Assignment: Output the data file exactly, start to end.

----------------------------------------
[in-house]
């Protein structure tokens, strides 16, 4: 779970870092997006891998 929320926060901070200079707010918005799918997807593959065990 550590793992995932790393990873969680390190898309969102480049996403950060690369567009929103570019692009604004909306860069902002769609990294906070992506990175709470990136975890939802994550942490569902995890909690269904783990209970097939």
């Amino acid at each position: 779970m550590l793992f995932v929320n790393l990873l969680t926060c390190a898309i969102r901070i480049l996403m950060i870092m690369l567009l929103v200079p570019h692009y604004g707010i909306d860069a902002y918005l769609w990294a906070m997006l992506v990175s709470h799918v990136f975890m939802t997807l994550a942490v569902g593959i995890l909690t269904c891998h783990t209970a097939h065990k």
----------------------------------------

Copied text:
[in-house]
């Protein structure tokens, strides 16, 4: 779970870092997006891998 929320926060901070200079707010918005799918997807593959065990 550590793992995932790393990873969680390190898309969102480049996403950060690369567009929103570019692009604004909306860069902002769609990294906070992506990175709470990136975890939802994550942490569902995890909690269904783990209970097939």
């Amino acid at each position: 779970m550590l793992f995932v929320n790393l990873l969680t926060c390190a898309i969102r901070i480049l996403m950060i870092m690369l567009l929103v200079p570019h692009y604004g707010i909306d860069a902002y918005l769609w990294a906070m997006l992506v990175s709470h799918v990136f975890m939802t997807l994550a942490v569902g593959i995890l909690t269904c891998h783990t209970a097939h065990k």